Restoring a broken world: via God’s strength in human weakness

In 1 Corinthians 4:9-13, St. Paul the Apostle shared with the Christians and the Church in Rome about how he was mistreated and suffered persecution. He was comparing his suffering with the Christians who gloried in their power and strength. It’s a very stark comparison.

For it seems to me that God has put us apostles on display at the end of the procession, like those condemned to die in the arena. We have been made a spectacle to the whole universe, to angels as well as to human beings.
We are fools for Christ, but you are so wise in Christ!
We are weak, but you are strong!
You are honored, we are dishonored!
To this very hour we go hungry and thirsty, we are in rags, we are brutally treated, we are homeless. We work hard with our own hands.
When we are cursed, we bless;
when we are persecuted, we endure it;
when we are slandered, we answer kindly.
We have become the scum of the earth, the garbage of the world—right up to this moment.

What ought to be the norm in Christianity? Is it suffering or is it strength?  In Paul’s days, it was suffering and persecution. Today in the west, the norm is to choose vain human glory and power as if it were a human right. Today, in places like the Middle East, Christians are suffering greater persecution at the hands of radical Muslim terrorists like ISIL, Al Qaeda, etc.

How do we reconcile the injustice inflicted upon the millions of Christians this century?  We cannot ignore the injustice.  We must deal with it in the right way, otherwise, we could end-up with another catastrophic world war, or chemical/nuclear self-annihilation via Mutual Assured Destruction.  Decades ago, it was the Cold War. Today, it’s radical Jihadist Islam bent on creating a worldwide caliphate vs the non-Islamic world that will never relent to an Islamic caliphate.  Is human rights and justice the true answer?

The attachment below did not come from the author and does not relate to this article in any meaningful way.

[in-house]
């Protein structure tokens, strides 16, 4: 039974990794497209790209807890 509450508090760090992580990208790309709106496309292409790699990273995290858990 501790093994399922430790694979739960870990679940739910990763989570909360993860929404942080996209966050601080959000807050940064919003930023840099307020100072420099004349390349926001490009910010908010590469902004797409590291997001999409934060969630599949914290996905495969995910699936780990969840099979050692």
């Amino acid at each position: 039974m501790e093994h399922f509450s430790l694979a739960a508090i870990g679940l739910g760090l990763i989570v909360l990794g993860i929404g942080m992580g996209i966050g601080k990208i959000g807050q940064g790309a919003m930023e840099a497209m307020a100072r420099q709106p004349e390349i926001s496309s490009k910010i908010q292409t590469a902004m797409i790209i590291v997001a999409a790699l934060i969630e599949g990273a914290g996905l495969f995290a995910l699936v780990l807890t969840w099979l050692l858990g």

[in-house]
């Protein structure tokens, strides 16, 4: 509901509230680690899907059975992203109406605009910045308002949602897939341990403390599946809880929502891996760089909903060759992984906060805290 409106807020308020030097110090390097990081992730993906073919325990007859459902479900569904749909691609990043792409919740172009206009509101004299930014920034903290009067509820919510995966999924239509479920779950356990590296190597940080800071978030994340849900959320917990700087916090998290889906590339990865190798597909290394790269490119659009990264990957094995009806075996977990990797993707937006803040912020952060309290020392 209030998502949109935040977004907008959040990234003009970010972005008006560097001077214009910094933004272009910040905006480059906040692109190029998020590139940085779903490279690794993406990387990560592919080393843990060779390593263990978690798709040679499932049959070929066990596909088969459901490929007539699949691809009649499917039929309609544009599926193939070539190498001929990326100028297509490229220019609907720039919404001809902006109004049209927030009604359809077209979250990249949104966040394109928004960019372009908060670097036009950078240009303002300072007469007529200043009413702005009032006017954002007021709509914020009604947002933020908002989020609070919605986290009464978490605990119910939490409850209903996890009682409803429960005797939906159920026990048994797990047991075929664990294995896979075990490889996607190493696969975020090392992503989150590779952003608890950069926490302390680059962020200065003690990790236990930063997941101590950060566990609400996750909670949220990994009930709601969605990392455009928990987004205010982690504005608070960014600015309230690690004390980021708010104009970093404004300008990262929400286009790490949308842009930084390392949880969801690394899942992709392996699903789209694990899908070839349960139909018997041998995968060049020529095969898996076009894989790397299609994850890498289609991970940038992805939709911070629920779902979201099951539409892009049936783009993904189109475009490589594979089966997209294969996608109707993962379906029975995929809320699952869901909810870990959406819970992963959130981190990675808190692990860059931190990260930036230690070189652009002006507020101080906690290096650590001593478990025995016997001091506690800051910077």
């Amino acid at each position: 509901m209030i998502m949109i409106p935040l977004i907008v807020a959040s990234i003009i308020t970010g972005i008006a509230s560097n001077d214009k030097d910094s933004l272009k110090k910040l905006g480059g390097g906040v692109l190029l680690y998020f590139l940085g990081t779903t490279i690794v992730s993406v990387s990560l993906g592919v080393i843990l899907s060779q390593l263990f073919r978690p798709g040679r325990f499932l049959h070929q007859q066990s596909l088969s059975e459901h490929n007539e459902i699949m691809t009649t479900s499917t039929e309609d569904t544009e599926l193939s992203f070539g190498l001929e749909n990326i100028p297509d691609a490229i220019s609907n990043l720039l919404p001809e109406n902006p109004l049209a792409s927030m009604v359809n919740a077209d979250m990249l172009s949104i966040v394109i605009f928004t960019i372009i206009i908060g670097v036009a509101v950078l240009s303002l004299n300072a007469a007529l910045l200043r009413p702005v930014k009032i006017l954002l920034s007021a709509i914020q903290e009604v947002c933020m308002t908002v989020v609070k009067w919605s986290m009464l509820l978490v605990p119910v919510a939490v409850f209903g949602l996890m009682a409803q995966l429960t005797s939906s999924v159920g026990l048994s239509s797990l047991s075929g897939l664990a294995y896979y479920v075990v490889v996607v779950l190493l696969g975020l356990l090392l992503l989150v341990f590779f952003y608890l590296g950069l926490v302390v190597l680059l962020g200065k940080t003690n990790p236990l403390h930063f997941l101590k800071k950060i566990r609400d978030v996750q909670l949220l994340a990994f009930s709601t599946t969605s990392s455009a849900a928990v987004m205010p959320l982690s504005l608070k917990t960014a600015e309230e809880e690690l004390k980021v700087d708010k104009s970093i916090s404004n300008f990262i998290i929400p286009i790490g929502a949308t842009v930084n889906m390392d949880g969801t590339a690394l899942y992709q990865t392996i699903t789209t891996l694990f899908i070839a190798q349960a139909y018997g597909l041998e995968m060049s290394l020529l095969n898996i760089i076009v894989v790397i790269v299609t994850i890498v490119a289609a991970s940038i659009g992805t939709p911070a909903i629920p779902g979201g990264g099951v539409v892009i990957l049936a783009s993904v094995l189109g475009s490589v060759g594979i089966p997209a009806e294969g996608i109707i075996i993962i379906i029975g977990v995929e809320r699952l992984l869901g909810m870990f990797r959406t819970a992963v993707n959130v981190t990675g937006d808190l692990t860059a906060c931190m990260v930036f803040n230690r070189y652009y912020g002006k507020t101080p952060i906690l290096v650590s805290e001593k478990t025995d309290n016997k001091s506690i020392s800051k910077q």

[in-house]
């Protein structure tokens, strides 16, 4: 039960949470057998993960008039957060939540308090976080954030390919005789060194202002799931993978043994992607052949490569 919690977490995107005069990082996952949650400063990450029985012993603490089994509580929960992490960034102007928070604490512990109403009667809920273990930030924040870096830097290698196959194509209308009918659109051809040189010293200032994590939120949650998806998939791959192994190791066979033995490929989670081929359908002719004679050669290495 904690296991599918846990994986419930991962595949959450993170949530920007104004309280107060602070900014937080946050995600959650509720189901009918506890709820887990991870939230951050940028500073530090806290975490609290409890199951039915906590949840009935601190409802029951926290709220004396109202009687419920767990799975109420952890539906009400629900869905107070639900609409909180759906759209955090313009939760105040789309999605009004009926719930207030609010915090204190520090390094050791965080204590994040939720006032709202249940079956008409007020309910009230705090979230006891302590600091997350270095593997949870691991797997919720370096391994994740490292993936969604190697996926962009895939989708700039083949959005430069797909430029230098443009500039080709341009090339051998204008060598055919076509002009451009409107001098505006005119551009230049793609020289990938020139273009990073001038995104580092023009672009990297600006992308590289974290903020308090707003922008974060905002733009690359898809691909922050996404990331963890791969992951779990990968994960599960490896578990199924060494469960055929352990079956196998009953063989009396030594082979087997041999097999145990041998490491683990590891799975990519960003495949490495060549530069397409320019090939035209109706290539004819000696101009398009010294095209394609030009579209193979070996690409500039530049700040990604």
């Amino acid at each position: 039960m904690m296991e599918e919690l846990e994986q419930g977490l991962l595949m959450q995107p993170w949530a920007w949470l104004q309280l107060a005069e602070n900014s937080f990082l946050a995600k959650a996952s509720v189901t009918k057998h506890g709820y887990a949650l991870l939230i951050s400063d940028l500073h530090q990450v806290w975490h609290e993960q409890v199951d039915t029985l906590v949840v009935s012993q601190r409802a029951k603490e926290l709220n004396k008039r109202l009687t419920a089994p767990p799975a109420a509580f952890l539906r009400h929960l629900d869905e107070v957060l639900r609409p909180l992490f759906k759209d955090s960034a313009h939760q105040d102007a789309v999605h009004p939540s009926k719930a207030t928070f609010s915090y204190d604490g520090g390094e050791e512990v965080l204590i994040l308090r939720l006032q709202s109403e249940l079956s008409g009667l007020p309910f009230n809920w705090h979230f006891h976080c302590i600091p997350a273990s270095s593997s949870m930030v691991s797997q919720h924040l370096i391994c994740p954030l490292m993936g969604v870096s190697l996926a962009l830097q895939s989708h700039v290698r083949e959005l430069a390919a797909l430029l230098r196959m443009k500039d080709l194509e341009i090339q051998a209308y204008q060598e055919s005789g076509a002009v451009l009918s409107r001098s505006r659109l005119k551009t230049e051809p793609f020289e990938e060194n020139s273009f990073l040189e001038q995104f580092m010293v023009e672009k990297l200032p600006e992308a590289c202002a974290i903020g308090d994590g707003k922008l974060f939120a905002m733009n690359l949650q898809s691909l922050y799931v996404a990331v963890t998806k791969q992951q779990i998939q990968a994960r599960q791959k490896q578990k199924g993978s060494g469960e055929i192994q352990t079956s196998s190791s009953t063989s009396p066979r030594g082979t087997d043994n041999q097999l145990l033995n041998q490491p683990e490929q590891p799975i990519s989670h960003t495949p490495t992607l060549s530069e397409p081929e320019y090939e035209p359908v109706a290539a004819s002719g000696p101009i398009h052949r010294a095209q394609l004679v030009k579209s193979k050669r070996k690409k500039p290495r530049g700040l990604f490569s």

A rights-oriented society likes to talk about justice in terms of human rights. However, did St. Paul the apostle ever once talk about human rights? I do not recall this ever mentioned in his epistles. Rights was not in his religious vocabulary. Rights, as we know it today, is actually a recent human invention since the Enlightenment Period. It has been engraved with human words in the constitutional frameworks of American and French political lawmakers (e.g., U.S. Bill of Rights and the French Declaration of the Rights of Man and Citizens).

The downside and weakness of trying to fight for justice using a framework of human rights is that it can be abused. Human beings have the potential to argue for unlimited types and levels of rights and still consequentially end-up with the likes of Stalin, Pol Pot, Darth Vadar, and The Punisher.